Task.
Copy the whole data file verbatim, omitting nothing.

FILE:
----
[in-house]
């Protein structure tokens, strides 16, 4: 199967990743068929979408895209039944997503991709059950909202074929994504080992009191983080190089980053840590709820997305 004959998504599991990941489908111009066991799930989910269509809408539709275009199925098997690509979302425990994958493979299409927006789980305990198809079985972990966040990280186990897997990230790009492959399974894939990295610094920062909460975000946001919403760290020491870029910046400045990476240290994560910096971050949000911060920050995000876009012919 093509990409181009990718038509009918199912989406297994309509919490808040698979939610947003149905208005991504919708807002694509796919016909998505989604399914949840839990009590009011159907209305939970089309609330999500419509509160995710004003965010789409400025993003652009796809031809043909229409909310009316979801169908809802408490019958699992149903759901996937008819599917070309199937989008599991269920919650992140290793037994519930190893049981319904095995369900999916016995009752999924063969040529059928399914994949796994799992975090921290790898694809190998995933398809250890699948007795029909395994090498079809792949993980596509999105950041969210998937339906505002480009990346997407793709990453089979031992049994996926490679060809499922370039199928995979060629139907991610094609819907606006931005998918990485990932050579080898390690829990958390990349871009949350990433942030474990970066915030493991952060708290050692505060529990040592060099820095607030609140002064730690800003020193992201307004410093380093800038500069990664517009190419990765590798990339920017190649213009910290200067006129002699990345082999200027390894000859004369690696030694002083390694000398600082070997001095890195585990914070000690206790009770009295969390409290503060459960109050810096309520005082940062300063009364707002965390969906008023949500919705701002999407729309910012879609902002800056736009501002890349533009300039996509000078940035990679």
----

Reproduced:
[in-house]
């Protein structure tokens, strides 16, 4: 199967990743068929979408895209039944997503991709059950909202074929994504080992009191983080190089980053840590709820997305 004959998504599991990941489908111009066991799930989910269509809408539709275009199925098997690509979302425990994958493979299409927006789980305990198809079985972990966040990280186990897997990230790009492959399974894939990295610094920062909460975000946001919403760290020491870029910046400045990476240290994560910096971050949000911060920050995000876009012919 093509990409181009990718038509009918199912989406297994309509919490808040698979939610947003149905208005991504919708807002694509796919016909998505989604399914949840839990009590009011159907209305939970089309609330999500419509509160995710004003965010789409400025993003652009796809031809043909229409909310009316979801169908809802408490019958699992149903759901996937008819599917070309199937989008599991269920919650992140290793037994519930190893049981319904095995369900999916016995009752999924063969040529059928399914994949796994799992975090921290790898694809190998995933398809250890699948007795029909395994090498079809792949993980596509999105950041969210998937339906505002480009990346997407793709990453089979031992049994996926490679060809499922370039199928995979060629139907991610094609819907606006931005998918990485990932050579080898390690829990958390990349871009949350990433942030474990970066915030493991952060708290050692505060529990040592060099820095607030609140002064730690800003020193992201307004410093380093800038500069990664517009190419990765590798990339920017190649213009910290200067006129002699990345082999200027390894000859004369690696030694002083390694000398600082070997001095890195585990914070000690206790009770009295969390409290503060459960109050810096309520005082940062300063009364707002965390969906008023949500919705701002999407729309910012879609902002800056736009501002890349533009300039996509000078940035990679």